50 years ago today, the NHL’s ‘great expansion’ begins

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“This is the year of the great expansion. For the first time, the league will be composed of twelve teams.”

Those were the words of former NHL president Clarence Campbell as he ushered in six new franchises to join the Original Six for the 1967-68 season.

We only mention this because it was 50 years ago today, in 1966, that the league awarded conditional teams to Philadelphia, Los Angeles, Pittsburgh, San Francisco, Minneapolis-St. Paul and St. Louis.

(To read more, click NHL.com’s anniversary piece. The Los Angeles Times also has a story on the birth of the Kings, while CSN Philly remembers the Flyers’ beginnings.)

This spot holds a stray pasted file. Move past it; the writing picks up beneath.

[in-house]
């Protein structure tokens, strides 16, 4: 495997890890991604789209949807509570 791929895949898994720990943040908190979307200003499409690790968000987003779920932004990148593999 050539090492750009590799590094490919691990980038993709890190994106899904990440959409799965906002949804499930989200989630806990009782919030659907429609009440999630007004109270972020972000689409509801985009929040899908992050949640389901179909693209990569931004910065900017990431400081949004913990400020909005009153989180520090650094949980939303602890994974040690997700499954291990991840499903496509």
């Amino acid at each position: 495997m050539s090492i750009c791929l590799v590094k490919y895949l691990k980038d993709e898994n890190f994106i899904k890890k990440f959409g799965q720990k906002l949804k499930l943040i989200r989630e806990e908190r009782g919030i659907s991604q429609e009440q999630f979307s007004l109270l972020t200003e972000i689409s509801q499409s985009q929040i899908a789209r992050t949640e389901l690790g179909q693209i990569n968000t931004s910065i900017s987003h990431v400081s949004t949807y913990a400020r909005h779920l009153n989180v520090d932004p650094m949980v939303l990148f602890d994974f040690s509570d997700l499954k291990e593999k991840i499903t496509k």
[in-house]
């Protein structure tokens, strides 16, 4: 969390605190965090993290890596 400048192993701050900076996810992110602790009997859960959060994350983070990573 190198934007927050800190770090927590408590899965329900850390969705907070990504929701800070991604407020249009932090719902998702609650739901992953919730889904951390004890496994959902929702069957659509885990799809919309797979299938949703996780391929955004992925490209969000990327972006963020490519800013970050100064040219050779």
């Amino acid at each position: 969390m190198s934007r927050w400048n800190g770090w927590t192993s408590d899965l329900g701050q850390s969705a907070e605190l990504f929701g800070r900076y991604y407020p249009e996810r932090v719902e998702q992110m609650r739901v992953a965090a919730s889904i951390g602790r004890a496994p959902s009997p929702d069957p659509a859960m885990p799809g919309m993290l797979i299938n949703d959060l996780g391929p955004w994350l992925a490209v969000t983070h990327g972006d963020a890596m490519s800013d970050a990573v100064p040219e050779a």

For all you youngsters out there, San Francisco’s team, originally named the California Seals, ended up playing in Oakland, but not for long due to attendance issues. The franchise would move to Cleveland in 1976, where in 1978 it ceased operations and merged with the North Stars.

The North Stars also eventually relocated, though that didn’t happen until 1993 when they moved to Dallas. The expansion Wild were born a few years later.

Of the five surviving franchises of the “great expansion,” only the Blues have never won the Stanley Cup.

The Flyers were the first expansion team to hoist the Cup. They did it in 1974.

Related: Foley is ‘9.5’ out of 10 confident that NHL will expand to Vegas